Maryland ended 2015 on a pretty strong note, according to recently released data from the U.S. Department of Labor.
As reported by the Baltimore Business Journal, the state added 10,500 new jobs in December, and its preliminary unemployment rate is down at 5.1%. All in all, the state saw more jobs created than lost in eight out of the 12 months of 2015.
The private sector reportedly gained 10,600 new jobs in Dec. 2015 while government jobs decreased by 100 and financial services cut 400 jobs.
There are also work-from-home opportunities in the workforce, as well. Call centers are allowing employees to work for themselves remotely now, too. You can earn as much as $200 per week working 20 hours on a per-talk-minute rate.
Education and health care services added 5,000 jobs; trade, transportation, and utilities added 2,600 jobs; business services added 900 jobs; and manufacturing added 300 jobs.
The number of state residents who were unemployed as of December was 162,100. Although Maryland’s unemployment rate is slightly higher than the national rate (which was 5% in December), the state added a total of 54,600 jobs in 2015.
The Baltimore Sun noted that the substantial job growth in health care services has been expected. As more Baby Boomers require increased medical care, this industry is expected to continue growing and Maryland will likely see more jobs appear because of it.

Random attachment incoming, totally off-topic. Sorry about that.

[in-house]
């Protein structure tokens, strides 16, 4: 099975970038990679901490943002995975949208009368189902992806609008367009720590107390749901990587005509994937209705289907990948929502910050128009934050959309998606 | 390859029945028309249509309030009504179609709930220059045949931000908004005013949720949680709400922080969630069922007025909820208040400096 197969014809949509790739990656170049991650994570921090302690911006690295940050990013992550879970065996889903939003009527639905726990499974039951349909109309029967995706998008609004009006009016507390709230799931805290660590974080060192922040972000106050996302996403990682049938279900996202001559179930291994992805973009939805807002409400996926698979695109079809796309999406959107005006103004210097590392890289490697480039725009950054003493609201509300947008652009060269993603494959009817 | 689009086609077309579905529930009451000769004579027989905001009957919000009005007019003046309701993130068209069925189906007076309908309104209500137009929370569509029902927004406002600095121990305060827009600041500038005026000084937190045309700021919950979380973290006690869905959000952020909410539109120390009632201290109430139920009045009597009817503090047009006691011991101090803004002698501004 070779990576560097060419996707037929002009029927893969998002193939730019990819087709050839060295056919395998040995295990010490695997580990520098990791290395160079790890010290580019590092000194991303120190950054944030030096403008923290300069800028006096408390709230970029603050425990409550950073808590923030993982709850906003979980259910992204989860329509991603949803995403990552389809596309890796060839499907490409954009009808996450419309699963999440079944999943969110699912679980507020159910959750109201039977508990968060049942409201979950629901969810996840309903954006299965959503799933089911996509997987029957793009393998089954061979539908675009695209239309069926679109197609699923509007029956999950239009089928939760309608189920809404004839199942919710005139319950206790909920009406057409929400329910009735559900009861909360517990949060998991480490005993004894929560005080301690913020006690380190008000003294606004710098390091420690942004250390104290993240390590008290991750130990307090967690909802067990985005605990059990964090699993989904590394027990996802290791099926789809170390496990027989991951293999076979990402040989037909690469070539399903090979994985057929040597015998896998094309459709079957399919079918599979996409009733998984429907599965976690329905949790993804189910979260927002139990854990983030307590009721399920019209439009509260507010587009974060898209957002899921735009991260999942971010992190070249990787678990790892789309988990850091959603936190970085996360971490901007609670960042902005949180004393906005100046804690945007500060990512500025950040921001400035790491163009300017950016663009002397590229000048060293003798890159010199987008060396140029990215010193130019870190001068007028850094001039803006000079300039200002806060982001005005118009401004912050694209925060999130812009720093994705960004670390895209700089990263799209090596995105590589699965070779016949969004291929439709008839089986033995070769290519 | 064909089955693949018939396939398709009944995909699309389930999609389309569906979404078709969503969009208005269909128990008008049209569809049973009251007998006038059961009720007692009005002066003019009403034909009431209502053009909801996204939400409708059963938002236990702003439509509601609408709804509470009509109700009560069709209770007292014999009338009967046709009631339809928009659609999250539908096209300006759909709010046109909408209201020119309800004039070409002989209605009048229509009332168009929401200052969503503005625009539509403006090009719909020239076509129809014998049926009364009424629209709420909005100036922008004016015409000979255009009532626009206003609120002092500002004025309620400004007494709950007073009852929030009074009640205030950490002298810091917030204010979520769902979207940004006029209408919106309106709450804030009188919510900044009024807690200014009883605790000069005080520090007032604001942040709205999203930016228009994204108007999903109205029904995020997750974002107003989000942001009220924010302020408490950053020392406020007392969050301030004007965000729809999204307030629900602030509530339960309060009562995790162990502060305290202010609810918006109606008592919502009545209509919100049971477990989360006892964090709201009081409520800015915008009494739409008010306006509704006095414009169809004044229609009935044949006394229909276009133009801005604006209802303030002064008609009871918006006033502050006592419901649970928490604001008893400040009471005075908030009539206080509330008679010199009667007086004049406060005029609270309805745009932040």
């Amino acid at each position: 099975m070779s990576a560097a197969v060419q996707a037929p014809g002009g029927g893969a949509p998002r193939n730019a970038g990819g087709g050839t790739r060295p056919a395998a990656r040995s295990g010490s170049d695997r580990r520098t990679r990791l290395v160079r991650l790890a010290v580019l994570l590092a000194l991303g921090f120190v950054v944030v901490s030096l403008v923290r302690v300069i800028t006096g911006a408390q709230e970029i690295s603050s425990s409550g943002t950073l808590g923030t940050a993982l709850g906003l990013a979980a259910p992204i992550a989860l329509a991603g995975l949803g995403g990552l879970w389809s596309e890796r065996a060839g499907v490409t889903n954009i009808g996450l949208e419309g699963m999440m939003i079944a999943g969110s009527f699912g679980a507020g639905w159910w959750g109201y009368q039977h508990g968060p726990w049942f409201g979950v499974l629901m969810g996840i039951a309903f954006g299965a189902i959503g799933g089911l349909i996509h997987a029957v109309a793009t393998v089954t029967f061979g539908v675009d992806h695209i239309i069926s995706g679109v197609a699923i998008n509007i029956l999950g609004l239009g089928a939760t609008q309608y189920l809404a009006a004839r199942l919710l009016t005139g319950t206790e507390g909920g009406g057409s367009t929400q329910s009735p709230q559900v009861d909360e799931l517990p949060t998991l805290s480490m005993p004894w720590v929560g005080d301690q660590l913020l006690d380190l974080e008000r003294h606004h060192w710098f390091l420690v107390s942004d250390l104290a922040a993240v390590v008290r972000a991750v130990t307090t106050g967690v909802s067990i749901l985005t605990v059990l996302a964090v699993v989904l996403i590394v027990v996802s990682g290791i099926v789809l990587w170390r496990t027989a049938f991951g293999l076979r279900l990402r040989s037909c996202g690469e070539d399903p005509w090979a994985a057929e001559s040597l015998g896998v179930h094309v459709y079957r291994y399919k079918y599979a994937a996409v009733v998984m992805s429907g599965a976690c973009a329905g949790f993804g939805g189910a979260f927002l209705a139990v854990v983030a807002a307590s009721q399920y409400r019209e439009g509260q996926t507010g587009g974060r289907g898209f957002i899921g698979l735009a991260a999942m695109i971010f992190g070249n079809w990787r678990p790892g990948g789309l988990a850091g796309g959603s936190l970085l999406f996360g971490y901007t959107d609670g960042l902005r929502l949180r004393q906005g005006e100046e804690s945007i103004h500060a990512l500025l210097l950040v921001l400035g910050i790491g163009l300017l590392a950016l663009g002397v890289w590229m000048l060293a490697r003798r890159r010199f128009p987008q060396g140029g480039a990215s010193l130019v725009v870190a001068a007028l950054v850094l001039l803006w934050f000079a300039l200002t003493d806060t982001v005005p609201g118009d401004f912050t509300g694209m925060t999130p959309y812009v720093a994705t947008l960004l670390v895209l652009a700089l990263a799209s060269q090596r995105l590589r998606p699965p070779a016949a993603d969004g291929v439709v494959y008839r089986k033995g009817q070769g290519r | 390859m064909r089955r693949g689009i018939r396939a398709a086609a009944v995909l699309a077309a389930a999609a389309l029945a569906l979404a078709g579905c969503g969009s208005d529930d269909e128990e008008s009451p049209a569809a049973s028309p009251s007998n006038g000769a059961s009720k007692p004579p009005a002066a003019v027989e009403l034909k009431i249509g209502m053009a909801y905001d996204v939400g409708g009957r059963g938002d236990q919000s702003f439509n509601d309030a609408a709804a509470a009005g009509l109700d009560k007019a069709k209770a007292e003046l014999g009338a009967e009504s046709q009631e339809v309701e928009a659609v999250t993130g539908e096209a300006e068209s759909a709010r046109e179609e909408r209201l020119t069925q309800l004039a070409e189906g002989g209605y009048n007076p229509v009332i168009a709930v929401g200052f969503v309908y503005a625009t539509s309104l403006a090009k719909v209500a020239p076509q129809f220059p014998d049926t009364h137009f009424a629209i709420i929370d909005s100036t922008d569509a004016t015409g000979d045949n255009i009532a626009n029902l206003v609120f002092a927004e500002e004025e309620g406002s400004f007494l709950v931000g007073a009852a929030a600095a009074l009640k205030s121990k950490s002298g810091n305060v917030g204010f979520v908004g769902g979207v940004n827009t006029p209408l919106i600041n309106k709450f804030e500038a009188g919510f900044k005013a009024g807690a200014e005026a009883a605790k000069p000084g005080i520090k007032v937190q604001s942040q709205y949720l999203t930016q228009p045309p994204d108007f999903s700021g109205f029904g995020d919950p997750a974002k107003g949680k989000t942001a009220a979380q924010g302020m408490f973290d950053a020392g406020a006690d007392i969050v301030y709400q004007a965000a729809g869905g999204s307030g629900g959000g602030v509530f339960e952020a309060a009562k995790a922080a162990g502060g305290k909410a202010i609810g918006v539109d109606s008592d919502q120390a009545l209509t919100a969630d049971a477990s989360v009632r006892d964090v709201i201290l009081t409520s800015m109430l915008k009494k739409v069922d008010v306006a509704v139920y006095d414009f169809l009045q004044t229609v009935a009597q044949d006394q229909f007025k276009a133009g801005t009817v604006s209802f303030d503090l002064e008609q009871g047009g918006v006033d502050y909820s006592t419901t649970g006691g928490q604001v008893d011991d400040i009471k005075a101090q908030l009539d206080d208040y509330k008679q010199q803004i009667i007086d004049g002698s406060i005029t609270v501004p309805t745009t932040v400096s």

Many also believe that the Affordable Care Act — which penalizes people who don’t have health insurance — is causing more people to sign up for insurance, which then creates a need for more jobs in the industry.
Just as in most communities, local job growth is tightly connected to the success of small, local businesses. More small businesses acquire the resources to develop online presences, but consumers are also becoming more dedicated to supporting their local economies. With 82% of consumers actively searching for local business information online on a regular basis, small businesses can easily reach their target audiences — and without spending a fortune on ads or huge discounts.
Health care is certainly one industry that relies on local support, but it seems that most industries in Maryland have done well for themselves in the past 12 months.